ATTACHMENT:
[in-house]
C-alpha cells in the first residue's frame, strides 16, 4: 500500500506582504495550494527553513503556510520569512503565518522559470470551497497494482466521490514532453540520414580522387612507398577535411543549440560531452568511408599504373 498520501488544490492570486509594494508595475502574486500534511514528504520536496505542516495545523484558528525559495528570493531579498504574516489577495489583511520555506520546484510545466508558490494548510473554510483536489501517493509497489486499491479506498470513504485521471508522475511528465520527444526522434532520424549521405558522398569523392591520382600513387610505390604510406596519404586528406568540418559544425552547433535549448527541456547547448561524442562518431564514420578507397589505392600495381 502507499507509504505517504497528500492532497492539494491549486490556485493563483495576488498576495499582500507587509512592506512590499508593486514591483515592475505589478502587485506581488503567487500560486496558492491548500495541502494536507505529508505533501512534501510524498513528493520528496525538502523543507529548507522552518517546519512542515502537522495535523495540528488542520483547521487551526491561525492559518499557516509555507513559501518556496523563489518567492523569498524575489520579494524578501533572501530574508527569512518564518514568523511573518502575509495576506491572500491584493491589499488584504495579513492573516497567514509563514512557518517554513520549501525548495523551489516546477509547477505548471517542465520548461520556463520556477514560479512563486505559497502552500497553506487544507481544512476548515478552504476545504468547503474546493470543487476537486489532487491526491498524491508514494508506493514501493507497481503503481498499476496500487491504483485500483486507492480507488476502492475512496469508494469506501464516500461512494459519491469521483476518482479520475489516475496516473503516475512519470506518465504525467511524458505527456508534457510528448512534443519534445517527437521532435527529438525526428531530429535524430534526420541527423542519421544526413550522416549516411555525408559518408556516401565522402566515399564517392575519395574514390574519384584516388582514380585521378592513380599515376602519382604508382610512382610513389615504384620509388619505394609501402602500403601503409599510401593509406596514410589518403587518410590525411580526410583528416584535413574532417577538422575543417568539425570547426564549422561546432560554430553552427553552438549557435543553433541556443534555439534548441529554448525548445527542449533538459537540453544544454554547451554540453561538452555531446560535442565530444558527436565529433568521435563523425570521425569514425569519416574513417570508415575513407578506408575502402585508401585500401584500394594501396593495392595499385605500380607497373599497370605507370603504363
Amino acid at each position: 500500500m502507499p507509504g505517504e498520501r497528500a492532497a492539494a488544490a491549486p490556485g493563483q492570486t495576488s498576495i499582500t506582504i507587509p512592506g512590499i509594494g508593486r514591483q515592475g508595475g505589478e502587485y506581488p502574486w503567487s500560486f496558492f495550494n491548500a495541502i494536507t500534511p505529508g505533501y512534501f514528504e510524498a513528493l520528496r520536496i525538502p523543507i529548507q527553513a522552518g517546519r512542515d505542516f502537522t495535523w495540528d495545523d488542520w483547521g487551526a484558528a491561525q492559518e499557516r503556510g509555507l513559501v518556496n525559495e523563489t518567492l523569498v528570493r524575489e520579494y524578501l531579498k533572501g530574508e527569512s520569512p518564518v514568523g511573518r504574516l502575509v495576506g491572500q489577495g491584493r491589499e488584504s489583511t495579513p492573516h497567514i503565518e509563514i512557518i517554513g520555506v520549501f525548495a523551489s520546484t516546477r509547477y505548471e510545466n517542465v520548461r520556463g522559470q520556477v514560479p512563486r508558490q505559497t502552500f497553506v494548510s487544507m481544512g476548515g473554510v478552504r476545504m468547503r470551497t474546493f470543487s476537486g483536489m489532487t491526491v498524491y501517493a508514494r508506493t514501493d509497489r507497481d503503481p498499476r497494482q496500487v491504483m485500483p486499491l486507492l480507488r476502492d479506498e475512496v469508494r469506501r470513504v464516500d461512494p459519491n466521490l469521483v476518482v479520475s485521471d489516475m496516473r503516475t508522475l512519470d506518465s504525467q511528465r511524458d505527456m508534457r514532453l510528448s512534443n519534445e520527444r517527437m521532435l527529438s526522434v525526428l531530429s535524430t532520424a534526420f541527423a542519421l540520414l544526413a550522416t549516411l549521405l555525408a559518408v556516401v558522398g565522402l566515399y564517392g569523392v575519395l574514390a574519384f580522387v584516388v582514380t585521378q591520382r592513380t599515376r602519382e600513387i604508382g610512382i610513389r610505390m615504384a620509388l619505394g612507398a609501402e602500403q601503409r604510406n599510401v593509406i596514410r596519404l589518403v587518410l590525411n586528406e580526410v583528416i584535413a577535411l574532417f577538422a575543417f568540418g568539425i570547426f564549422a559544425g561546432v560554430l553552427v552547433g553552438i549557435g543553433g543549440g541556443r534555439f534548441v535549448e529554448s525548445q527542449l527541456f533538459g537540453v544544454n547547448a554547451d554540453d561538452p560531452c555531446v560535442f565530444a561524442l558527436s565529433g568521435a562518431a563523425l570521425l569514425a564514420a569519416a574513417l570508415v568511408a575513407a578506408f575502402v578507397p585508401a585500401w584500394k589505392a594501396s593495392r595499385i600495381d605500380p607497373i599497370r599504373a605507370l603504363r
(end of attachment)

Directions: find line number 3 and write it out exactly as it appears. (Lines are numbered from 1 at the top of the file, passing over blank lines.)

Amino acid at each position: 500500500m502507499p507509504g505517504e498520501r497528500a492532497a492539494a488544490a491549486p490556485g493563483q492570486t495576488s498576495i499582500t506582504i507587509p512592506g512590499i509594494g508593486r514591483q515592475g508595475g505589478e502587485y506581488p502574486w503567487s500560486f496558492f495550494n491548500a495541502i494536507t500534511p505529508g505533501y512534501f514528504e510524498a513528493l520528496r520536496i525538502p523543507i529548507q527553513a522552518g517546519r512542515d505542516f502537522t495535523w495540528d495545523d488542520w483547521g487551526a484558528a491561525q492559518e499557516r503556510g509555507l513559501v518556496n525559495e523563489t518567492l523569498v528570493r524575489e520579494y524578501l531579498k533572501g530574508e527569512s520569512p518564518v514568523g511573518r504574516l502575509v495576506g491572500q489577495g491584493r491589499e488584504s489583511t495579513p492573516h497567514i503565518e509563514i512557518i517554513g520555506v520549501f525548495a523551489s520546484t516546477r509547477y505548471e510545466n517542465v520548461r520556463g522559470q520556477v514560479p512563486r508558490q505559497t502552500f497553506v494548510s487544507m481544512g476548515g473554510v478552504r476545504m468547503r470551497t474546493f470543487s476537486g483536489m489532487t491526491v498524491y501517493a508514494r508506493t514501493d509497489r507497481d503503481p498499476r497494482q496500487v491504483m485500483p486499491l486507492l480507488r476502492d479506498e475512496v469508494r469506501r470513504v464516500d461512494p459519491n466521490l469521483v476518482v479520475s485521471d489516475m496516473r503516475t508522475l512519470d506518465s504525467q511528465r511524458d505527456m508534457r514532453l510528448s512534443n519534445e520527444r517527437m521532435l527529438s526522434v525526428l531530429s535524430t532520424a534526420f541527423a542519421l540520414l544526413a550522416t549516411l549521405l555525408a559518408v556516401v558522398g565522402l566515399y564517392g569523392v575519395l574514390a574519384f580522387v584516388v582514380t585521378q591520382r592513380t599515376r602519382e600513387i604508382g610512382i610513389r610505390m615504384a620509388l619505394g612507398a609501402e602500403q601503409r604510406n599510401v593509406i596514410r596519404l589518403v587518410l590525411n586528406e580526410v583528416i584535413a577535411l574532417f577538422a575543417f568540418g568539425i570547426f564549422a559544425g561546432v560554430l553552427v552547433g553552438i549557435g543553433g543549440g541556443r534555439f534548441v535549448e529554448s525548445q527542449l527541456f533538459g537540453v544544454n547547448a554547451d554540453d561538452p560531452c555531446v560535442f565530444a561524442l558527436s565529433g568521435a562518431a563523425l570521425l569514425a564514420a569519416a574513417l570508415v568511408a575513407a578506408f575502402v578507397p585508401a585500401w584500394k589505392a594501396s593495392r595499385i600495381d605500380p607497373i599497370r599504373a605507370l603504363r